3 more ICOs shut down by North Dakota securities watchdog

A North Dakota security watchdog is keeping tight reins on initial coin offerings (ICOs) in the U.S. state. Last Thursday, the commissioner of the North Dakota Securities Department (NDSD), Karen Tyler, issued a cease and desist order against three firms that were discovered to be involved in promoting fraudulent securities and illegal business practices related to ICOs in the state. The North Dakota financial regulator carried out an investigation, Operation Cryptosweep, to identify ICOs and cryptocurrency-related investments that pose a risk to North Dakota investors.

The investigation revealed that the companies involved—Crystal Token, Advertiza Holdings (Pty) Ltd., and Life Cross Coin aka LifecrosscoinGmbH—were selling securities without obtaining a license. Also, the companies were accused of using fraudulent statements on their websites whereby they all claimed to give high returns without any proof of how they would achieve them. Crystal Token was not registered with the Securities and Exchange Commission (SEC) and so the firm could not offer securities in the state, according to the NDSD. Equally, Advertiza claimed to offer securities which promised high returns through its virtual currency called “Tizacoin” (TIZA), while Cross Coin was found to have used a Berlin IP address that was already linked to ransomware and trojans. Generally, the investigation found out that the firms could be harmful to investors, according to the state regulator.

This was not the first time the department took action against ICOs in the state. Last month, the NDSD issued cease-and-desist orders against three other companies: BitConnect, Magma Foundation and the Pension Rewards Platform. Tyler said about the orders, “The continued exploitation of the cryptocurrency ecosystem by financial criminals is a significant threat to Main Street investors.”

The commissioner noted, “In formulaic fashion, financial criminals are cashing in on the hype and excitement around blockchain, crypto assets, and ICOs – investors should be exceedingly cautious when considering a related investment.”

Regulators are putting up more frameworks to protect investors. The SEC has announced that it will sue crypto companies offering pump-and-dump schemes, as well as ICO projects who have false SEC approvals.

Note: Tokens on the Bitcoin Core (segwit) Chain are Referred to as BTC coins. Bitcoin Cash (BCH) is today the only Bitcoin implementation that follows Satoshi Nakamoto’s original whitepaper for Peer to Peer Electronic Cash. Bitcoin BCH is the only major public blockchain that maintains the original vision for Bitcoin as fast, frictionless, electronic cash.

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SEC wants subpoena enforced in $100M Cherubim ICO probe

The U.S. Securities and Exchange Commission (SEC) is taking steps to enforce a subpoena against an investment company and its sole trustee, over allegations of their fraudulent involvement in a $100-million initial coin offering (ICO).

In a statement published this week, the securities regulator said it was asking a district court to assist in enforcement action, as it continues to examine whether Jeffre James and Saint James Holding and Investment Company was involved in a “pump and dump” scheme around shares in Cherubim Interests, Inc.

The commission said it had reason to suspect Cherubim had misled investors around the SJTCoin. In particular, they suggest false public statements had been used to generate significant demand pressures in the market for Cherubim shares, which were later exploited by the Saint James and their trustee.

SEC said following its ongoing investigation, it has reason to believe that in a bid to “pump” its stock price, Cherubim issued false public statements in January 2018 claiming that the company had executed a $100,000,000 financing commitment to launch an ICO for St. James Trust.

“After Cherubim’s stock price and trading volume increased on this news, certain individuals associated with the company may have ‘dumped’ their overvalued Cherubim stock for significant profits,” according to the regulator.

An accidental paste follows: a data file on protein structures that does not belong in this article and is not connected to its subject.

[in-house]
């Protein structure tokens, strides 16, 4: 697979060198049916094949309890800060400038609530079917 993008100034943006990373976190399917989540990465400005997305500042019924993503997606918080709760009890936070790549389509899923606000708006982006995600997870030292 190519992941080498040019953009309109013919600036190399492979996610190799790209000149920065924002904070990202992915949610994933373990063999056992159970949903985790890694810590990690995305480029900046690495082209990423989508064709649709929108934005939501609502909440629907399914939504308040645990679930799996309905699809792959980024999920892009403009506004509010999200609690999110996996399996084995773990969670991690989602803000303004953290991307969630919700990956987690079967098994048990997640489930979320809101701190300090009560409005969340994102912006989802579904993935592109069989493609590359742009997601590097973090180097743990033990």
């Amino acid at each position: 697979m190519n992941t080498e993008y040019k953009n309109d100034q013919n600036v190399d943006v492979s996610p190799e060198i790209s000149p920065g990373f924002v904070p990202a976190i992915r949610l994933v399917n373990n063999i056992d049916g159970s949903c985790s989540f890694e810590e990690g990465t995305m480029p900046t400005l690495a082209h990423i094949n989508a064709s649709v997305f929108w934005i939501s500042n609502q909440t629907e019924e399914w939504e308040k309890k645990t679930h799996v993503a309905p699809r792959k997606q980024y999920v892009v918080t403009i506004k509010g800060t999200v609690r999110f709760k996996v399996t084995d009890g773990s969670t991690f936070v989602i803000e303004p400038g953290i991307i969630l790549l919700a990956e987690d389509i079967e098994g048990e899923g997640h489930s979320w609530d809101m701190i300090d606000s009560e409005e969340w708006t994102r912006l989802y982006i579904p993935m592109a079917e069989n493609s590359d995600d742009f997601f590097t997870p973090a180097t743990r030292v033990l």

Despite being personally served with court documents, neither James nor Saint James have responded to date. As a result, the SEC has now progressed matters through the courts, in a bid to obtain the requested documents from both parties.

The SEC said it is seeking “an order from the court compelling James and St. James Trust to produce all responsive documents.” The court must now decide whether to compel the parties to cooperate, in submitted the documents requested under the subpoena.

The news is in line with the SEC’s warning issued back in August 2017 that it would pursue those using ICOs to defraud and scam unsuspecting crypto investors.

It marks the latest high profile case involving the SEC, as the regulator continues to make its presence felt around dubious investments and outright scams blighting the cryptocurrency sector.

It remains to be seen whether Saint James, or Jeffre James himself, will now step up their cooperation with the authorities investigating the issue.

Note: Tokens on the Bitcoin Core (segwit) Chain are Referred to as BTC coins. Bitcoin Cash (BCH) is today the only Bitcoin implementation that follows Satoshi Nakamoto’s original whitepaper for Peer to Peer Electronic Cash. Bitcoin BCH is the only major public blockchain that maintains the original vision for Bitcoin as fast, frictionless, electronic cash.

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CFTC goes after crypto fraudsters accused of impersonating regulators

Two people are facing a slew of charges, including fraudulent solicitation, impersonation and forging official documents in the United States—all in an effort to steal cryptocurrency.

Last Friday, the Commodity Futures Trading Commission (CFTC) filed charges against Morgan Hunt, of Arlington, Texas, and Kim Hecroft, of Baltimaor, Maryland. The two were accused of engaging “in a fraudulent scheme to solicit Bitcoin [BTC] from members of the public, through false or misleading representations or ommissions, to invest in trading products” like binary options, diamonds or margined foreign currency contracts.

Hunt, who may be doing business as Diamonds Trading Investment House, and Hecroft, who operates First Options Trading, were also accused of forging account statements, impersonating a CFTC investigator and forging official CFTC documents.

According to the complaint filed at the U.S. District Court for the Northern District of Texas, Hunt and Hecroft used documents allegedly authorized by the General Counsel of the CFTC for their scheme. Using the documents, they managed to trick members of the public into paying a “tax obligation” to the CFTC if they want to withdraw funds from their crypto accounts.